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Liberals set to announce fighter jet competition, purchase of used Aussie jets next week

Liberals set to announce fighter jet competition, purchase of used Aussie jets next week
From CBC - December 7, 2017

The Liberal government intends to announce the "launch" of its long-awaited competition to replace the air force's aging CF-18s next weekat the same time it unveils a plan to buy used Australian jet fighters as stop-gap measure, CBC News has learned.

Multiple government and industry sources say what the public will see is the first step "in a long road" towardthe issuing of a formal tender in early 2019 and the eventual acquisition of brand new warplanes by the mid-2020s.

Significantly,from a political perspective,the government is considering ripping a page out of its recent warship-building playbook and establishing a list of pre-qualified bidders, said a source familiar with the file, but who spoke on the condition of anonymity.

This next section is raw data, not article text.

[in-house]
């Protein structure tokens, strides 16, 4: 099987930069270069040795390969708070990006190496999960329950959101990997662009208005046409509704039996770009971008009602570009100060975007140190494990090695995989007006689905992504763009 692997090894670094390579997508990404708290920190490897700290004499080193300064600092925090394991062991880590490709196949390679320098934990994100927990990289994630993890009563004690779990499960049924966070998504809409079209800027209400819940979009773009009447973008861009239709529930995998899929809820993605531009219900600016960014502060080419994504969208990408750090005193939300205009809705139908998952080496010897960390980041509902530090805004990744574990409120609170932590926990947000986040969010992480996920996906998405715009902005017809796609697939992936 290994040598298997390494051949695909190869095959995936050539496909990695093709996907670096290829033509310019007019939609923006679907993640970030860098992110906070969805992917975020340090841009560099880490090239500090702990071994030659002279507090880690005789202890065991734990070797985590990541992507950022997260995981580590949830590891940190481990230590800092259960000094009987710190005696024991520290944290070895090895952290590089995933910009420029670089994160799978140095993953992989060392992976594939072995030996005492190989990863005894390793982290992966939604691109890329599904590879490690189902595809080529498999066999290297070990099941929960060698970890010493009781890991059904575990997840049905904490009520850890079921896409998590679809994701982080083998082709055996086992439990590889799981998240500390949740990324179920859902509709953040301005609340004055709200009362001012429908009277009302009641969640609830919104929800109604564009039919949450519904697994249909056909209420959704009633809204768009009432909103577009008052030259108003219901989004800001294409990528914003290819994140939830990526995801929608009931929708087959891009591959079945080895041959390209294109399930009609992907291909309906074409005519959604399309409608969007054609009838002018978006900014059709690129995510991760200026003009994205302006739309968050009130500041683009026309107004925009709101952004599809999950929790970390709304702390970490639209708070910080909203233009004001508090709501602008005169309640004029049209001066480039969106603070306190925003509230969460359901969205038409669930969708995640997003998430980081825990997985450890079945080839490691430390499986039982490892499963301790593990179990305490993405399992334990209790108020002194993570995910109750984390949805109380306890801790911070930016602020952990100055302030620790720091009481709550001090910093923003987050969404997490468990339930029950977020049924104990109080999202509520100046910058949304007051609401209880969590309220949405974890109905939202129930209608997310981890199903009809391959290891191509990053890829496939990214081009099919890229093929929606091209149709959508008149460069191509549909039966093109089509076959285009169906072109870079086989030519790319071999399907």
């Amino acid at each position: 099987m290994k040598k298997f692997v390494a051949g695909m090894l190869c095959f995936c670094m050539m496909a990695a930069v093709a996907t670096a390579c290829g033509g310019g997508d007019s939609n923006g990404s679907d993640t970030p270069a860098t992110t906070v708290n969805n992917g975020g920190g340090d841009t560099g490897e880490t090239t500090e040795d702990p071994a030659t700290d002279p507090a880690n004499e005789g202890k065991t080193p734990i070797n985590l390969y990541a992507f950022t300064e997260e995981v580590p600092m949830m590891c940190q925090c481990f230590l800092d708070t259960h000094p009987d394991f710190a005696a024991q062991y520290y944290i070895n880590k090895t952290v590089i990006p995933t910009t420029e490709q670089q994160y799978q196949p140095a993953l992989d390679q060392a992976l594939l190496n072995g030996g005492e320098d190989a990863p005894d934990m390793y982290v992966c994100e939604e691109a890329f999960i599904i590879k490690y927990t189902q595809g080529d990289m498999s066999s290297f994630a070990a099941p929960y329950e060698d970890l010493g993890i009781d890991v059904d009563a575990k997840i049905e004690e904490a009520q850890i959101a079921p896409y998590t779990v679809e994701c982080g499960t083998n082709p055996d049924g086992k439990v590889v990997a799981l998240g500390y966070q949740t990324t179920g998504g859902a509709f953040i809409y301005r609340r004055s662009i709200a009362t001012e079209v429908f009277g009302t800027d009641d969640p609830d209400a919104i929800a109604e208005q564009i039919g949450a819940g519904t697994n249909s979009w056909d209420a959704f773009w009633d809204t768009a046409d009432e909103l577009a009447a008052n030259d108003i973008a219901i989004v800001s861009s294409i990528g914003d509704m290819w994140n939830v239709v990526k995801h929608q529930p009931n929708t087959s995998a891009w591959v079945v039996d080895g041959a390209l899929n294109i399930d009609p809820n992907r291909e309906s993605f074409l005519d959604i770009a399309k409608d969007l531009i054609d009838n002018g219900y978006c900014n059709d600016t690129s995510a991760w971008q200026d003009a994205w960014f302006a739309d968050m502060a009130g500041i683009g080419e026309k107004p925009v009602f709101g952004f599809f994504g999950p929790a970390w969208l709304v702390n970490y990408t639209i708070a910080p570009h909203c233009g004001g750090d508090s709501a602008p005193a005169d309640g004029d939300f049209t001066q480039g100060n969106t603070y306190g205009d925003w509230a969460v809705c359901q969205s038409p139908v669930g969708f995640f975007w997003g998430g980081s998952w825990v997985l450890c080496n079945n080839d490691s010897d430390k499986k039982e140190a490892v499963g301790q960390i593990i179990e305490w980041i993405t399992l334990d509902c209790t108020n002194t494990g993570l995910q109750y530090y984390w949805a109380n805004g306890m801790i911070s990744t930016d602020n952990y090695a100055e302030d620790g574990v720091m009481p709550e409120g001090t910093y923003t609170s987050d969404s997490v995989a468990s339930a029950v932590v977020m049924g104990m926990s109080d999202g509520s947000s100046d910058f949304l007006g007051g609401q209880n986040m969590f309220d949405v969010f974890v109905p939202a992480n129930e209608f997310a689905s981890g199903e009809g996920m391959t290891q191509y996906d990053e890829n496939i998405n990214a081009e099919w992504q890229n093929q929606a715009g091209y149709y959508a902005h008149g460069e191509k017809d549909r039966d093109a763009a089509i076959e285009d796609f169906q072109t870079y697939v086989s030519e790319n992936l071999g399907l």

A final decision on whether to take that step has not been made, but it would potentially give the Liberals ongoing leverage in nasty trade disputes, like the one between Boeing and Bombardier.

Getting the full competition underway would please the commander of the air force, who, in a sit-down interview with CBC News on Wednesday, said the sooner it gets underway, the better.

"Can we do it faster? That would be the challenge I would give my colleagues across government," said Lt.-Gen. Mike Hood.

"I am ready to take it on faster, but I also recognize the government's process requirements for an open and transparent competition. They have stated it very publicly and I am supportive of their view to take that way. I just want it to go faster."

Sharing weapons technology

Defence Minister Harjit Sajjan would not comment Wednesday on the specifics of what the government intends to do in the fighter jet competition, but knowing what the companies can deliver is paramount.

"We want to make sure during the competition that anybody who competes...can actually live up to to those requirements," Sajjan said, referring to the air force statement of requirements, which sets out expected missions and capabilities.

"These requirements are not only about having an aircraft for now, but we need to make sure this aircraft is there to serve us in the future."

Upgrading Aussie jets

'Bucket of bolts'

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